Wednesday, February 25

Wednesday, December 31

We started the day bright and early so we could successfully see the Louvre. We woke up at 7:00 and were in line at the Louvre by 8:45. We had another Rick Steves audio tour for this museum, which directed us to the underground entrance. There’s an entire underground mall surrounding the museum. Who knew? At 9:00 the floodgates opened and we were swept along into the museum. We then waited in another line to actually purchase tickets, then got in another line to show our tickets to get inside. Despite having all these lines, they actually didn’t take that long to get through. They were, however, full of rude, pushy jerks. What is it about tourism and lines that brings out the worst in people?
So we get into the museum (the popular wing, of course) and turn on Rick Steves. The first thing he wanted us to do was to go up some stairs and immediately turn left. And the museum had the “left” blocked off. We could only turn right. Before we’d even seen any art, we were off the tour. We tried to find the right exhibits to catch up, but it was frustrating. We had just about given up on it when we saw the room the audio guide was telling us about.
Andrew and I weren’t as big a fans of the Louvre as we were the Orsay. It was just too crowded to enjoy anything, though I did appreciate the building as a palace. We saw a lot of Michelangelo, Da Vinci, Raphael—you know, all the turtles. (HA!) The Mona Lisa room was insane. Literally hundreds of people filled the space, holding their digital cameras overhead, hoping for a shot of the smiling lady. We weren’t even allowed to get close enough to appreciate it. To me, the best thing about museums is that you get to see the parts of paintings that don’t come through in prints. Things like the brush strokes, the textures—that kind of thing. But the Mona Lisa . . . First of all, there was a sheet of bulletproof glass in front of it, so there was this glare from certain angles. Next, they had a c-shaped wooded barrier about five feet in front of the painting, presumably to allow more people to see it at once. But on top of that, there was another rope barrier another ten feet past the first. Plus, the guards kept everyone moving. I worked my way up to the front, and literally two seconds after I got there, I was told to keep moving. Insane. I was able to see the Mona Lisa from 15 feet away for two seconds. Why is this a “must-see” attraction in Paris? But I took my obligatory picture (with the flash on, since clearly no one was enforcing that rule).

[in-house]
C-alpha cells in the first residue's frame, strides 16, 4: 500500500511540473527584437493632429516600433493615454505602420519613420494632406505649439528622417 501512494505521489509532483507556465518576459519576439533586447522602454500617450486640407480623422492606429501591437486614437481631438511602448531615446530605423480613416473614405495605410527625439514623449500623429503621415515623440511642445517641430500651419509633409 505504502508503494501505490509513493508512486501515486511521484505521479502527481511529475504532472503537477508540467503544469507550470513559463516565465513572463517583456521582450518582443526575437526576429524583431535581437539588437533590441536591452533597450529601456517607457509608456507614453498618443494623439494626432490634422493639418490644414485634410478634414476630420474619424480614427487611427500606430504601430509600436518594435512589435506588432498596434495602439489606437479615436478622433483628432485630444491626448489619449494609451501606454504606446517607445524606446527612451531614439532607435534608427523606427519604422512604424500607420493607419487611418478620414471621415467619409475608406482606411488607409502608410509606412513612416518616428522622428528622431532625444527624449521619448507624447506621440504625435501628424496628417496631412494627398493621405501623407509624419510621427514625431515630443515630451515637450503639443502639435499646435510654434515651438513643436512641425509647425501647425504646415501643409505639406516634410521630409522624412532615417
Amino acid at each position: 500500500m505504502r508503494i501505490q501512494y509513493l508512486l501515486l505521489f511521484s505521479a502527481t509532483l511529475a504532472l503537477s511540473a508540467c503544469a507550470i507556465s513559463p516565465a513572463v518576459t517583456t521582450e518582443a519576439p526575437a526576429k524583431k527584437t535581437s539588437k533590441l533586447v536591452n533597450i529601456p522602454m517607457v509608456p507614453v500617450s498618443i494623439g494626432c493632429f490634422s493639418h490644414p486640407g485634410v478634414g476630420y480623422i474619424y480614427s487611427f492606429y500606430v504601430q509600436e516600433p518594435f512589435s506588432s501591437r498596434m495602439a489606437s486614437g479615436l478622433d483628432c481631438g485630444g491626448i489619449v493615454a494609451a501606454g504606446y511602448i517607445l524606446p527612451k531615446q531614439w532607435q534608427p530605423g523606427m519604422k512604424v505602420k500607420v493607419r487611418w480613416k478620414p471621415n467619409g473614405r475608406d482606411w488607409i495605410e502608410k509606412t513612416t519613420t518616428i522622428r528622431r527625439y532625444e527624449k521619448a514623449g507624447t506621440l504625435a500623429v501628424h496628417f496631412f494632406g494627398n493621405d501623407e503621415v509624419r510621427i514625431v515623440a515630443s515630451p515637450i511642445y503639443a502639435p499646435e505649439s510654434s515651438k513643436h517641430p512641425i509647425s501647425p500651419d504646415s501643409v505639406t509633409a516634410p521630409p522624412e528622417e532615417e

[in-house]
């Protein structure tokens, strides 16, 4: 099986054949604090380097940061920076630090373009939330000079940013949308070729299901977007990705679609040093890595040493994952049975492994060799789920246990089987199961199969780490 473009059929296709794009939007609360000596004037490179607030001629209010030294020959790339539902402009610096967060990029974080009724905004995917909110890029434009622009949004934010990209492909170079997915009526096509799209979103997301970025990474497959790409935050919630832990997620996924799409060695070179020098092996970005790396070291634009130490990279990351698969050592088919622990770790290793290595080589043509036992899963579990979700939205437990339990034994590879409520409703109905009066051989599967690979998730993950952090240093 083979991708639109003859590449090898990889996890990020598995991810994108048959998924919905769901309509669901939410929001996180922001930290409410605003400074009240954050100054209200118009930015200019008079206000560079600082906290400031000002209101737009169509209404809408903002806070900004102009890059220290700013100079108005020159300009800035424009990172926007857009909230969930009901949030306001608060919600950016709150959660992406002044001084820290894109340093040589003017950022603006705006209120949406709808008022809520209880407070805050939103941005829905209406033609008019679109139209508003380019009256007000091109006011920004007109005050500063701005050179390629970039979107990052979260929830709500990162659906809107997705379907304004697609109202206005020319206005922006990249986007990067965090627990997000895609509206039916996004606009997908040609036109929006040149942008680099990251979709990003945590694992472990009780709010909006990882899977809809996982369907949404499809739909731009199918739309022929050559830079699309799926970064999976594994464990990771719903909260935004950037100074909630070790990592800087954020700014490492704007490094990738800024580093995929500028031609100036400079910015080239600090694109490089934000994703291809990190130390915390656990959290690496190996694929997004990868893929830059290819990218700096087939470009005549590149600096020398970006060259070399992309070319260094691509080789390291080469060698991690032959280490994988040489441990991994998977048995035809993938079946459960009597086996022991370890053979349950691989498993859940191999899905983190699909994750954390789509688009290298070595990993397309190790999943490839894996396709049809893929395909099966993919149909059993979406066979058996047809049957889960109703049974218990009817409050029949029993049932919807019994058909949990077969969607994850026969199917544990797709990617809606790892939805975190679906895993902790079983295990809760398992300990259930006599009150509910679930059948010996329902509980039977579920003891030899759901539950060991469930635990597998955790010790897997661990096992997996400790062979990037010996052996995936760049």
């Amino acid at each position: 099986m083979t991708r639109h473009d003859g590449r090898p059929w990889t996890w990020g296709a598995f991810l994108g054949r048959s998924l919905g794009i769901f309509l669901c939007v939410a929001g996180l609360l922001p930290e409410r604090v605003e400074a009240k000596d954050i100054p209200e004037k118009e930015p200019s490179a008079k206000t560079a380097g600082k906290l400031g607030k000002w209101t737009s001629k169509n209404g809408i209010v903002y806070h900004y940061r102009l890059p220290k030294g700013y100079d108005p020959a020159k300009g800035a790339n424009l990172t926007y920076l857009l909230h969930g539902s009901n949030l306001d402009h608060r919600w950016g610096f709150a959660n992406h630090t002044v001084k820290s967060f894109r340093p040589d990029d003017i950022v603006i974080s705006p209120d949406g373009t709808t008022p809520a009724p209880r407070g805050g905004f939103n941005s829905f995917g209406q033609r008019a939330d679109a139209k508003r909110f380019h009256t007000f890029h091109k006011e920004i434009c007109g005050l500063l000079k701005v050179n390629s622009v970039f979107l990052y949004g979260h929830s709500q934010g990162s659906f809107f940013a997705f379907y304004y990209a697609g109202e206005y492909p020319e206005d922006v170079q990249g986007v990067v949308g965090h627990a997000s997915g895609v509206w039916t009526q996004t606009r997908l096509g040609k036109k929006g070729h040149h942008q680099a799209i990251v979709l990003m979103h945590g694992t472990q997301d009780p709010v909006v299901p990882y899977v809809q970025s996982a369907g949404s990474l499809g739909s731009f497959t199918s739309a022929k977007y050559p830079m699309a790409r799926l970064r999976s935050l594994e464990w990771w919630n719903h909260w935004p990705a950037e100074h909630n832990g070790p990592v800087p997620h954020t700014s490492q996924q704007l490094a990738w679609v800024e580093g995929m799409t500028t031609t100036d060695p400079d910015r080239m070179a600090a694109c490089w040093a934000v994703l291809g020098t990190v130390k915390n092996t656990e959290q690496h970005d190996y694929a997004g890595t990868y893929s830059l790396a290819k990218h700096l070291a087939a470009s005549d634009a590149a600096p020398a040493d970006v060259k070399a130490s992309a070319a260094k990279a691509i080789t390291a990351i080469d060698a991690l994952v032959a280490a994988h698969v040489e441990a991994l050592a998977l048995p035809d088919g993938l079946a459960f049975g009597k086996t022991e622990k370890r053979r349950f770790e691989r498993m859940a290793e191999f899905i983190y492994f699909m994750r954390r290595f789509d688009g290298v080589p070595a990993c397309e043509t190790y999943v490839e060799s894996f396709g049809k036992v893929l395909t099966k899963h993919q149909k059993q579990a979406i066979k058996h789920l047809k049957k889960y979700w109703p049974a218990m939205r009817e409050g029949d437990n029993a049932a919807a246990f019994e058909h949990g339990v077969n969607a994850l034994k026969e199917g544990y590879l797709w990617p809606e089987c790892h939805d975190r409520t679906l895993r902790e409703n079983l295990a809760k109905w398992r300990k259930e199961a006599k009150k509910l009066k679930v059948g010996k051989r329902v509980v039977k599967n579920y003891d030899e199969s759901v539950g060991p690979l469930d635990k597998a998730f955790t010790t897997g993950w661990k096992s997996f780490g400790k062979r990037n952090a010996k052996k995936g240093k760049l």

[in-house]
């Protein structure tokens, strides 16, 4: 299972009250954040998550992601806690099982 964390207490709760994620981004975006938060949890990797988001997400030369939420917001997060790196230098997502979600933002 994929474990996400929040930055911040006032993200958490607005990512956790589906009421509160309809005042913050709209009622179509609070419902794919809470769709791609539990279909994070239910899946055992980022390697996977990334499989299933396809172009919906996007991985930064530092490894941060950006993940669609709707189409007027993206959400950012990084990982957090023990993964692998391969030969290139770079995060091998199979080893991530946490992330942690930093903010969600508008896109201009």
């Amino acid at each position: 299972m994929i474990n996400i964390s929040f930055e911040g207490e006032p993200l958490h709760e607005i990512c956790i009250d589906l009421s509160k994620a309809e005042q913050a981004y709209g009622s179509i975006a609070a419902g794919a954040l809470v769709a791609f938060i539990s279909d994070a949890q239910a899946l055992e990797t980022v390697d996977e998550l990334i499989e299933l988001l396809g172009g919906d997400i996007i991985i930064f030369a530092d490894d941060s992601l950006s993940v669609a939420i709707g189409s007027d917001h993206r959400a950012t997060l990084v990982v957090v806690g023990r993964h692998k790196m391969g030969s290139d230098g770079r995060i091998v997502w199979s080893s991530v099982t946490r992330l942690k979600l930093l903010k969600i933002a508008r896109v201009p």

We left the Louvre after just under two hours, having seen only a fraction of the art there. But we had lots more to see in Paris today.